irishexaminer.com/ 12 truths you’d want to know about your Christmas vegetables

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SHAFAQNA –

Before you dig into those hearty festive dinners, have a little food for thought about all the vegetables you’re eating.

 

The University of Warwick have compiled this catalogue of fascinating facts on all the festive veggies that’ll definitely put you at ease as you tuck in.

1. Carrots weren’t always orange

Purple carrots(Heather/Flickr)

Having sprung out first in Asia, carrots were originally white and purple, but as farmers began exploiting the changes in the pigment production genes, we’ve now ended up with the orange ones we know today – along with less familiar colours such as yellow, red and black.

2. Boiling destroys the good properties of vegetables

Boiled vegetables(Klearchos Kapoutsis/Flickr)

The British tend to have a standard cooking habit of boiling their vegetables but it seems it’s not the best method to whip up the greens.

Boiling veggies diminishes the anti-cancer properties of many brassicas such as broccoli, cauliflower and green cabbage.

“If you want to get the maximum benefit from your Christmas vegetables then boiling is out,” said Paul Thornalley, professor of systems biology at Warwick Medical School. “You need to consider stir-frying, steaming or microwaving them.”

3. Parsnips get sweeter in the cold

Parsnips(Chris Radburn/PA)

Parsnips actually used to be used as a sweetening agent themselves because when left in the cold they develop a sweeter taste – it’s all down to the conversion of carbohydrates to sugars.

The vegetables are also an excellent source of many nutrients including vitamin C, vitamin K, folate and potassium.

4. We’re wired to love or loathe Brussels sprouts

Brussels sprouts(Matthew Mead/AP/PA)

The dreaded Brussels sprouts cause quite a stir over Christmas dinner and apparently the split is due to our genes – the variants in gene TAS2R38, a receptor on our tongues that perceive bitterness.

“This particular receptor perceives the flavour compounds in Brassicas known as glucosinolates,” explained Dr Graham Teakle, from Warwick Crop Centre.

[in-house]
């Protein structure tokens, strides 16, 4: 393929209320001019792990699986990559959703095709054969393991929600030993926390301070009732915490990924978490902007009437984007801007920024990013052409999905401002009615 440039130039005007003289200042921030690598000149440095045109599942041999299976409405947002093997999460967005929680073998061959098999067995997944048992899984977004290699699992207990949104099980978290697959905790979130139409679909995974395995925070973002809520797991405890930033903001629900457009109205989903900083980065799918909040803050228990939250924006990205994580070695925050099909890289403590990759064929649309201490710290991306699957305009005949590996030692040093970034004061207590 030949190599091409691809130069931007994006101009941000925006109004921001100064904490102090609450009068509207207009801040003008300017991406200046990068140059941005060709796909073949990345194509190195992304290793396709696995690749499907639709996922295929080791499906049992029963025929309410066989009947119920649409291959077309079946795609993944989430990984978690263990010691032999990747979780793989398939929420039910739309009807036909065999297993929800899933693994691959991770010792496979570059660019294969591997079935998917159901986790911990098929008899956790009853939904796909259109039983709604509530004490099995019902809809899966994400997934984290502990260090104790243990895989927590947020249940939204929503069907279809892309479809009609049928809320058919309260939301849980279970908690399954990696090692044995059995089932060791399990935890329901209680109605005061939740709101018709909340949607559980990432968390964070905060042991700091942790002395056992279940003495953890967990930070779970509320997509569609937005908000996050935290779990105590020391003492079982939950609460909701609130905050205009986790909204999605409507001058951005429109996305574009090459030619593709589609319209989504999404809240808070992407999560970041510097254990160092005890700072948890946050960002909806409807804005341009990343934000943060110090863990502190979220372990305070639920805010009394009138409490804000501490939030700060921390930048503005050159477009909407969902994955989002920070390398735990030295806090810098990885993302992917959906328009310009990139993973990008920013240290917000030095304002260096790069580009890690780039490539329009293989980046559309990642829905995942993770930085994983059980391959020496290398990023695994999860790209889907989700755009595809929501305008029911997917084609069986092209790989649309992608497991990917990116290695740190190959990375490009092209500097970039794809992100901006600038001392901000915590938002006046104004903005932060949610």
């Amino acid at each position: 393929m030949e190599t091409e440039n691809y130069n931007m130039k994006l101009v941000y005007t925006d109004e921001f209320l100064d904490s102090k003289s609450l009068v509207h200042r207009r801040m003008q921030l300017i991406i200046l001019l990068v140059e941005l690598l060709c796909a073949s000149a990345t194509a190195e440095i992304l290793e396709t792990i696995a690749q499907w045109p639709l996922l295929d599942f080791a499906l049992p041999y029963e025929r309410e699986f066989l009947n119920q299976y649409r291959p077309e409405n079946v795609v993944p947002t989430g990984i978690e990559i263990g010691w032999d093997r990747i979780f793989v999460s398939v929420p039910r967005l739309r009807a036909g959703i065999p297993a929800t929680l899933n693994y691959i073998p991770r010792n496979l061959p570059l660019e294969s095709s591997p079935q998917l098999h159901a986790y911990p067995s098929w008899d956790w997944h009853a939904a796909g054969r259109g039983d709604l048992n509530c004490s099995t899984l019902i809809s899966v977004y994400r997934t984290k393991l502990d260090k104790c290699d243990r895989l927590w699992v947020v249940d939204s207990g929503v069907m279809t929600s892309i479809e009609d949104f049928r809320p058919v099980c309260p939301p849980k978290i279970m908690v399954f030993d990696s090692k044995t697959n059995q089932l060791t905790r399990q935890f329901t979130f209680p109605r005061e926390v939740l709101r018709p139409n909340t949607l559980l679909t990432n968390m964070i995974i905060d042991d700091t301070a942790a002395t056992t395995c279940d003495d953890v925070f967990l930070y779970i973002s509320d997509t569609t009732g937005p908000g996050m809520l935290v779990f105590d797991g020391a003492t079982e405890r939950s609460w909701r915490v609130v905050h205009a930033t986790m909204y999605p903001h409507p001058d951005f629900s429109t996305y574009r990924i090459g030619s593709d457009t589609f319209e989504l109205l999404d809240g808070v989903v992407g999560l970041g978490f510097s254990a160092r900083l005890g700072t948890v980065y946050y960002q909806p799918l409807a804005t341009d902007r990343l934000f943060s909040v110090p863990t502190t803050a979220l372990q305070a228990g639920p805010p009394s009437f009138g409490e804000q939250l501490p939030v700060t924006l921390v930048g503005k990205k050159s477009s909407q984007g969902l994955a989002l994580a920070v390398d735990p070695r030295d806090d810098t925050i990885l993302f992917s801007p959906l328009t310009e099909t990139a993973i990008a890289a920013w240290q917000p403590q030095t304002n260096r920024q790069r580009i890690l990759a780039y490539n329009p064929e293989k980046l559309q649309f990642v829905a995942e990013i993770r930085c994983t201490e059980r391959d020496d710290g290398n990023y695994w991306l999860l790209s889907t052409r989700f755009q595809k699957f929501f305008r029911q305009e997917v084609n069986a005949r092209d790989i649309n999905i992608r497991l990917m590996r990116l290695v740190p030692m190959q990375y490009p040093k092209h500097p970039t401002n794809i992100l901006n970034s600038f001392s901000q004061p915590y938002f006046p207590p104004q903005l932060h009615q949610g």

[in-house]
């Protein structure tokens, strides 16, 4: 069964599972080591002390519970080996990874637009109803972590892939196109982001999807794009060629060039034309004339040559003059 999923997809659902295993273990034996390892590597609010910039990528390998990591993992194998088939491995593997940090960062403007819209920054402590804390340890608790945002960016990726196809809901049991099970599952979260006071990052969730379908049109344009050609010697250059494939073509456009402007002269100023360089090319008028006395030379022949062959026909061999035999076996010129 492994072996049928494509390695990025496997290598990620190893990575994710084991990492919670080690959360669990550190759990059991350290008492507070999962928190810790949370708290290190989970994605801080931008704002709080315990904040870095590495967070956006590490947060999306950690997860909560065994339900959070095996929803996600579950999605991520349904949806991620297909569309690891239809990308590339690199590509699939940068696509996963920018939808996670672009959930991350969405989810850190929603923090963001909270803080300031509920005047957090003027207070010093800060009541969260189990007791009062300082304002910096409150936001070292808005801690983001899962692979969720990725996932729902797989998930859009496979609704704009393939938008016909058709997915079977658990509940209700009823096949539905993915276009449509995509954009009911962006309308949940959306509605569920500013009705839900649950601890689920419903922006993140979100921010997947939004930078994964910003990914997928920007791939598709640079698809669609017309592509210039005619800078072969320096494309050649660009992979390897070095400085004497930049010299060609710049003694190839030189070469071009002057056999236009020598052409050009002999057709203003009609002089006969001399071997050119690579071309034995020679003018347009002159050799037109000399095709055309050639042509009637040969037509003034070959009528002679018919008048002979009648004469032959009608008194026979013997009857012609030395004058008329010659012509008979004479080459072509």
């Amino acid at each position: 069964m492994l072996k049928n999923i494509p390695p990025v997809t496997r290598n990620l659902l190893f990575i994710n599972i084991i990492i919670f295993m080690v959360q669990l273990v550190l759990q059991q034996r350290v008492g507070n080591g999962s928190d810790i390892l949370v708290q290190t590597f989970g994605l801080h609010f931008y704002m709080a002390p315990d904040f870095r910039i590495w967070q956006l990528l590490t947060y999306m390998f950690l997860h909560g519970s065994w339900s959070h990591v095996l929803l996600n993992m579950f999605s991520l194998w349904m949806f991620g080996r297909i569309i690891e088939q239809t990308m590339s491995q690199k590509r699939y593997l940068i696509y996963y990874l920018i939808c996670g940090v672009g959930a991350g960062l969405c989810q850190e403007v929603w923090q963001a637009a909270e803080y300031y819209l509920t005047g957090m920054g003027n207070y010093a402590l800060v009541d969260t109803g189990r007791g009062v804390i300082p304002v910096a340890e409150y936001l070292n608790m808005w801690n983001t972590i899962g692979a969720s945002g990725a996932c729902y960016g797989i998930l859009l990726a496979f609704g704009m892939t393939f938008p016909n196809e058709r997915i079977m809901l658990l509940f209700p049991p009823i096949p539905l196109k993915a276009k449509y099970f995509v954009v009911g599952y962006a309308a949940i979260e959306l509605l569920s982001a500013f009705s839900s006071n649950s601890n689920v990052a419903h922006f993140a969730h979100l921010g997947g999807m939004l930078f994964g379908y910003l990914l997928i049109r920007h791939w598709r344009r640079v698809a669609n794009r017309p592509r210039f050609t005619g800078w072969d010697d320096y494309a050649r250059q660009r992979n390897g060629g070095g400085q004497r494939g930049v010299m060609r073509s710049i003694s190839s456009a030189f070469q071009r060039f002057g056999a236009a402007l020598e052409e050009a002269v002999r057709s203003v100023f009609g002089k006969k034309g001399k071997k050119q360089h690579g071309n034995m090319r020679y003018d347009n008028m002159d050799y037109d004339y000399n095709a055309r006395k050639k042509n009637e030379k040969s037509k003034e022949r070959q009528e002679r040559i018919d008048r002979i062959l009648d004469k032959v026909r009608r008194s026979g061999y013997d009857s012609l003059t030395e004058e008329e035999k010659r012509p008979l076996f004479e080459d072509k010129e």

“The PAV ‘taster’ variant increases the sensitivity to the glucosinolates in Brussels sprouts, causing an unpalatable response, while the AVI variant is referred to as the non-taster form.”

5. Cauliflowers aren’t actually flowers

Cauliflower(Stephen Rafferty/Eye Ubiquitous/PA)

They’re actually a proliferation of millions of meristems, growing tip of a plant shoot where all other plant organs develop.

And cauliflowers are the only plants that do this!

6. Peas and beans help your garden flourish

Peas(Matthew Mead/AP/PA)

If you want a healthier looking garden, grow peas and beans. As legumes, they work with a special soil bacterium called Rhizobium which can fix atmospheric nitrogen to help fertilise your soil.

7. Carrots do actually help your night vision

Carrots(Matthew Mead/AP/PA)

It’s not just a myth your mum made up to get you to finish all your veg, it’s true!

“The orange colour of carrots is due to a compound called beta-carotene,” says Dr Charlotte Allender, from Warwich Crop Centre.

“Beta-carotene is needed to produce vitamin A, which is converted to the retinal pigment used by your eyes to detect light. One of the symptoms of vitamin A deficiency is night blindness – so you could say carrots really do help you see in the dark.”

8. There is such a thing as the UK Vegetable Genebank

Vegetables(Dean Fosdick/AP/PA)

Warwick Crop Centre, Wellesbourne, is home to an internationally-significant collection of seed samples from different vegetables – they’ve even got an array of 1,000 Brussels sprouts.

These and other samples are conserved and made available to plant breeders and researchers across the world.

9. You can mix species of vegetables

Broccoli(Emily Barnes/AP/PA)

“The highly variable shapes of cauliflower, broccoli, cabbage, Brussels sprouts, kohlrabi and kales are different forms of the same species – Brassica oleracea – and they can all be inter-crossed with each other,” Dr Teakle explained.

10. There’s a super-vegetable that tastes just like carrots and parsnips

Vegetables(Leif R Jansson/SCANPIX/TT News Agency/PA)

Like carrots? Like parsnips? If the answer to both questions is yes, you might want to try root parsley, which tastes like a mixture of all three crops.

“Carrots, parsnip and parsley are members of the same family of plants, the Apiaceae, which also contains other vegetables and herbs such as celery, fennel and coriander,” revealed Dr Allender.

11. Brassicas are more beneficial than you know

Cabbage(Jens Kalaene/DPA/PA)

That familiar flavour which brassicas (cabbage, brocolli, Brussels sprouts, cauliflower) have is all down to the plants’ defence chemicals, glucosinolates, which are stored in an inactive form called a “mustard oil bomb”.

When we eat these veggies, the cells break open releasing the glucosinolates into our bodies and, when they come in contact with the enzyme myrosinase, they’re converted into active defence compounds.

“Many also have antioxidant and other health benefits and medical trials are being performed to verify the range of these benefits,” added Dr Teakle.

12. There’s a place you can go to learn how to make the best of your greens

Vegetables(Holly Cuny/Demotix/PA)

The University of Warwick are working on a Vegetable Genetic Improvement Network which will help all veggie-breeders to grow better, more sustainable varieties of brassicas, lettuce, onions and carrots while relying less on the use of pesticides, fertilisers and water.

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